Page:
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Why Smart Call Centers Use Workforce Management

 
June 09, 2011



Have you noticed that call center configurations are increasingly complex, what with multiple locations and time zones, more demanding customer interactions, and new communication channels?

So has call center vendor Monet Software. In a recent blog post, company officials say the complexity “can make it more difficult to manage shrinkage. You cannot any longer manage the shrinkage in today’s complex centers just by standing up and looking out across your center or using a manual/spreadsheet based approach.”


Indeed. If you’ve been reduced to such dire straits, Monet feels your pain. In fact, they can probably put their finger on some other challenges your call center needs to overcome:

Distributed call centers and home agents make it more difficult to manage and track breaks, attendance, exceptions and the like. Multiple communication channels -- phone, email, chat, social media -- make it more difficult to manage shrinkage without appropriate tools to forecast, schedule and track adherence for each channel.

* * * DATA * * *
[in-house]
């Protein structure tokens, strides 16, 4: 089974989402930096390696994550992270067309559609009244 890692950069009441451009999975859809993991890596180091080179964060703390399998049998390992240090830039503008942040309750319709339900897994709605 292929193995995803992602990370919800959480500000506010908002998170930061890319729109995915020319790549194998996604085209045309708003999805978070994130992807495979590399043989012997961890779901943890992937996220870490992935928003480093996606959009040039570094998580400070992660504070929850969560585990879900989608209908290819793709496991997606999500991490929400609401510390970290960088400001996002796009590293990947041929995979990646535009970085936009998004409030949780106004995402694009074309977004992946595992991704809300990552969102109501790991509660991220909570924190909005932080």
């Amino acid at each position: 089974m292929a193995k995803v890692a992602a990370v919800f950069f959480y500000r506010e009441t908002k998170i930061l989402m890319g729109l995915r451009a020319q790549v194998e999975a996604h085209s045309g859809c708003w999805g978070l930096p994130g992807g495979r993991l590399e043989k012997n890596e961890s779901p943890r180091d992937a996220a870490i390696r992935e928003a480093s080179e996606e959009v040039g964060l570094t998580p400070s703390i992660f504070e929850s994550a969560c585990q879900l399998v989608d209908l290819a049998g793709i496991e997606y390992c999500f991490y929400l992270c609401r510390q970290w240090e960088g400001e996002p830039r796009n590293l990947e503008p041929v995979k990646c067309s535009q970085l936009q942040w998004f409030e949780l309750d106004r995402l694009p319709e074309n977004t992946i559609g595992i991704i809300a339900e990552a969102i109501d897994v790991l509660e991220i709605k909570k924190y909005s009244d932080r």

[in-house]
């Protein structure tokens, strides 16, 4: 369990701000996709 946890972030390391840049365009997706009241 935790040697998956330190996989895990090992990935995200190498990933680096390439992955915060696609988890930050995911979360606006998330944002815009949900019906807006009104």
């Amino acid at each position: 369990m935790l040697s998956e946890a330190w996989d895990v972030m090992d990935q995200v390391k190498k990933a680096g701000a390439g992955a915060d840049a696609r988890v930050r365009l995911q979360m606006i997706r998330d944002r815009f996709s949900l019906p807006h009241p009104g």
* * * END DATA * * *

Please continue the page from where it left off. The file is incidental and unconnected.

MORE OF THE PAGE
And some call centers have no effective way to forecast and schedule non-call activities such as breaks, meetings, unplanned discussions. Of course this results in shrinkage too.

Usually, call centers that don’t use workforce management tools don’t have the necessary visibility into what happens at any moment in time and what is supposed to happen based on the published schedule, Monet officials say.

So to that end, they’re offering a free Webinar on how to reduce shrinkage, "Strategies for improved call center schedule adherence." The presentation features industry expert Penny Reynolds from the The Call Center School, talking about proven practices on schedule adherence that have resulted in increased availability and reduced shrinkage.

By the way, it’s not so hard to ignore the baseball game on in the other room when the Yankees are losing 4-0 in the bottom of the second. Not difficult at all.

Last month TMC’s (News - Alert) Chris DiMarco wrote that call center scheduling is a challenge to even the most seasoned call center managers. The ability to balance personnel with call volume peaks requires not only a deep understanding of your employees and customers, but an adaptable strategy that can account for inefficiency.

Workforce management software designed to predict how many people you’ll need on a given day can help, but there can still be unexpected issues with your workforce.


David Sims is a contributing editor for TMCnet. To read more of David’s articles, please visit his columnist page. He also blogs for TMCnet here.

Edited by Chris DiMarco

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